The man tensed, wide eyed before pulling his wrist out of her grip. He retracted back into the shadows. His reaction and demeanor were identical to the Jaeseong Felix that she knew.

Atienna peered in the direction he’d disappeared. “Is… Eunji with you, Felix? Princess Eunji of the Yuseong Clan?”

“A princess…?” Klaus whispered.

There was silence from the darkness.

A hesitant voice then called out—“You’re a friend of Olive’s, right? I’ve seen you. Just a little bit.”

Atienna nodded and placed a hand on her chest. “Atienna Imamu, advisor to diplomats of Virgo—at least I think I am. This place does seem to try one’s identity, don’t you think…?”

Another beat of silence.

Slowly, two silhouettes emerged from the shadows. Felix. And a girl half his height. She was wearing a plaid light blue skirt and a blouse the color of the sky. Black locks of hair had sprung loose

Atienna extended a hand. Yuseong Eunji hesitantly accepted the gesture. For a timid-looking girl, her handshake was surprisingly firm—firmer than Atienna’s own.

“This is a strange place, don’t you think?” Atienna pressed gently. “Did you also have a strange arrival here?”

Eunji hesitated, exchanging a look with Felix. Distrust it seemed.

“As I know it, I’m an advisor,” Atienna tried, “but here it appears I’m something else rather more serious.”

“I… woke up in a bathroom just outside of here… there were some… strange girls who acted like they knew me and then I met…” She paused, studying Atienna. “I ran away from them,” Eunji finally explained, toying with the lace of her dress. “Felix found me…” She looked up at Atienna. “And we found you… outside of that bar. We followed you.”

“Have you met anyone else?”

Eunji hesitated.


“Did you see someone come in to this place before us?”

Eunji shook her head.

Truly curious—


Atienna froze at the voice—at the choice she had opted to ignore. It seemed as if it had chosen her instead of vice versa. She turned at the sound and found a figure approaching them from the direction they’d come from. The slits of light coming down illuminating dark his hair which Atienna could now tell was longer in the back and his hazel-colored his eyes. A red leather jacket hung on his shoulders with an emblem of a ram’s face nested in the corner. A ball was tucked beneath his arm.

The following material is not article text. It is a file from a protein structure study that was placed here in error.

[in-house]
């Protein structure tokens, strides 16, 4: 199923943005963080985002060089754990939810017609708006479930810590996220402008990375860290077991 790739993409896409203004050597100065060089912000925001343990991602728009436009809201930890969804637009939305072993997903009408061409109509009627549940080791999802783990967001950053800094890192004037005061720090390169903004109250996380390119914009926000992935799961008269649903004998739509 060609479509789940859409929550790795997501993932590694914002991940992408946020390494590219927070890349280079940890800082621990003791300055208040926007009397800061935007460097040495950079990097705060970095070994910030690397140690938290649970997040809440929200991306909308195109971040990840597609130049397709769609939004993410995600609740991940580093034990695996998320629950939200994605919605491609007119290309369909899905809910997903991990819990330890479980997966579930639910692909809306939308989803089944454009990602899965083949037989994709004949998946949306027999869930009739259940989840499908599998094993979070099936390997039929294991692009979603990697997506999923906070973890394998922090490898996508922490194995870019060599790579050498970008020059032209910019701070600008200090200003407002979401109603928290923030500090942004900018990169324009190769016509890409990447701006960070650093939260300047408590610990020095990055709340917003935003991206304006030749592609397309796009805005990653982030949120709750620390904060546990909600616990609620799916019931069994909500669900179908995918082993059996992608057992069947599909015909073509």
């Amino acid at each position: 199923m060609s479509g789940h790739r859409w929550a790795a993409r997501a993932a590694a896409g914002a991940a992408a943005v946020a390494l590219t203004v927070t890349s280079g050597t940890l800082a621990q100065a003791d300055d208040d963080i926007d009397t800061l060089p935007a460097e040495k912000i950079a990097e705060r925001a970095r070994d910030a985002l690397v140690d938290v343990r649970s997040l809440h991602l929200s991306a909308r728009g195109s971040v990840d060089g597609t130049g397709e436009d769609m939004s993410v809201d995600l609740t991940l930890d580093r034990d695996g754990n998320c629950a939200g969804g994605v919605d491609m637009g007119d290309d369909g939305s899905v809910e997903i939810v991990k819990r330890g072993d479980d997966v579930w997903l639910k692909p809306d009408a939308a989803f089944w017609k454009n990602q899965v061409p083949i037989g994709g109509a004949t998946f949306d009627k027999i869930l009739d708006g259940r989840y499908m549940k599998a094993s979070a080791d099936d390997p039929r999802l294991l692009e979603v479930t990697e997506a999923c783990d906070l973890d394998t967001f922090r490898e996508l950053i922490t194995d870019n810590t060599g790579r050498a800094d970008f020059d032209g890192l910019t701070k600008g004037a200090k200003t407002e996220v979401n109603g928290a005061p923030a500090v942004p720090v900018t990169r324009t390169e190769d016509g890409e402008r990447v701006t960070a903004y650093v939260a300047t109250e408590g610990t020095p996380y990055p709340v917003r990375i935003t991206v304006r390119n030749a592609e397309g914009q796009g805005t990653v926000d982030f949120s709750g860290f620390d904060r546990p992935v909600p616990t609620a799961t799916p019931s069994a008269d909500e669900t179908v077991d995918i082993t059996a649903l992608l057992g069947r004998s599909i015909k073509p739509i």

“Olive…?” Atienna whispered. She tried to read his expression but found nothing out of the ordinary. Her heart wavered.

Olive stopped short just a step away from her. He hesitated. “Is it…. you?”

Atienna felt faint at the question. Faint and hopeful. “Olive, are you…?”

Olive shook his head before pausing and glancing over his shoulder with a frown. “Like everybody else here? No… ”

“He’s normal…” Klaus murmured.

“I… was trying to blend in,” Olive drew, tugging at his jacket. “I—“ He stopped short as he seemed to notice Eunji standing behind her.

Eunji’s brows met.

Atienna reached forward and pressed a hand against Olive’s cheek. She felt him tense and then pull away.

“What’s going on here…?” he drew. “The newspapers are saying that it’s 1969… Do you think it’s Scorpio?”

Olive, Atienna tried.

Olive glanced at her, but there was no answer.

“Maybe… if there was another ceremony for a new Scorpio, Olive?” Klaus suggested.

Olive studied him.

Klaus cleared his throat. “Er, I mean—Prince Chance—”

“Prince?” Olive’s brows lifted and a grin split across his face. Then, he chuckled—amused, a clear sound. “Wait a minute. So… in your VNW delusion, you think I’m a prince? All of you?”

Ah, so that was how it was.

Olive lifted his hand—palm-up—and crimson sparks danced across his fingertips. The flame that formed illuminated the dark. He studied their faces then frowned slightly as he extinguished the flame. “What nothing? No reaction? Aw. From what I heard, you’re surprised at people doing this kind of thing.”

To cast a flame so easily…

“Wait… You…. were pretending?” Klaus murmured in confusion.